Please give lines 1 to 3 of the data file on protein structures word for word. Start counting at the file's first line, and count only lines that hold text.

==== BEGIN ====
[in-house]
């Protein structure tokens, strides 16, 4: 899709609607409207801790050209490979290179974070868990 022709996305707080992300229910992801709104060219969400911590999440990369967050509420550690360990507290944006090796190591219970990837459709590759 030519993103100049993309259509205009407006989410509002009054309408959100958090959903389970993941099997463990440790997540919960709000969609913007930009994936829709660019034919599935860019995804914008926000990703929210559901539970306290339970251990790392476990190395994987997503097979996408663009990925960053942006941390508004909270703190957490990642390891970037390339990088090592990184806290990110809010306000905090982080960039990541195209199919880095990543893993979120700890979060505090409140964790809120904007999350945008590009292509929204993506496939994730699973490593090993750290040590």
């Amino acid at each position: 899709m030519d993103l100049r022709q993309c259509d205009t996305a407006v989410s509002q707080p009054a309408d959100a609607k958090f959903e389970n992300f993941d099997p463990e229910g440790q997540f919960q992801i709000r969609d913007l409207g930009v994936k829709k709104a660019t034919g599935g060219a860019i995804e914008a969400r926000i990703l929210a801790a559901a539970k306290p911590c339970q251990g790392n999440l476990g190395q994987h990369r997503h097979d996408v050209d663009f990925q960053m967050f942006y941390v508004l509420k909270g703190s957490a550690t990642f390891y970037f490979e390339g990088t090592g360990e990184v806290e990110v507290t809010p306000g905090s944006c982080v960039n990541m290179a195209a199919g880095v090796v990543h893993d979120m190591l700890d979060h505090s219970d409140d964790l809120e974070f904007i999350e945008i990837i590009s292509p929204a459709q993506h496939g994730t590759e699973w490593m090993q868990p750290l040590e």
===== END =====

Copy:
[in-house]
């Protein structure tokens, strides 16, 4: 899709609607409207801790050209490979290179974070868990 022709996305707080992300229910992801709104060219969400911590999440990369967050509420550690360990507290944006090796190591219970990837459709590759 030519993103100049993309259509205009407006989410509002009054309408959100958090959903389970993941099997463990440790997540919960709000969609913007930009994936829709660019034919599935860019995804914008926000990703929210559901539970306290339970251990790392476990190395994987997503097979996408663009990925960053942006941390508004909270703190957490990642390891970037390339990088090592990184806290990110809010306000905090982080960039990541195209199919880095990543893993979120700890979060505090409140964790809120904007999350945008590009292509929204993506496939994730699973490593090993750290040590």
């Amino acid at each position: 899709m030519d993103l100049r022709q993309c259509d205009t996305a407006v989410s509002q707080p009054a309408d959100a609607k958090f959903e389970n992300f993941d099997p463990e229910g440790q997540f919960q992801i709000r969609d913007l409207g930009v994936k829709k709104a660019t034919g599935g060219a860019i995804e914008a969400r926000i990703l929210a801790a559901a539970k306290p911590c339970q251990g790392n999440l476990g190395q994987h990369r997503h097979d996408v050209d663009f990925q960053m967050f942006y941390v508004l509420k909270g703190s957490a550690t990642f390891y970037f490979e390339g990088t090592g360990e990184v806290e990110v507290t809010p306000g905090s944006c982080v960039n990541m290179a195209a199919g880095v090796v990543h893993d979120m190591l700890d979060h505090s219970d409140d964790l809120e974070f904007i999350e945008i990837i590009s292509p929204a459709q993506h496939g994730t590759e699973w490593m090993q868990p750290l040590e």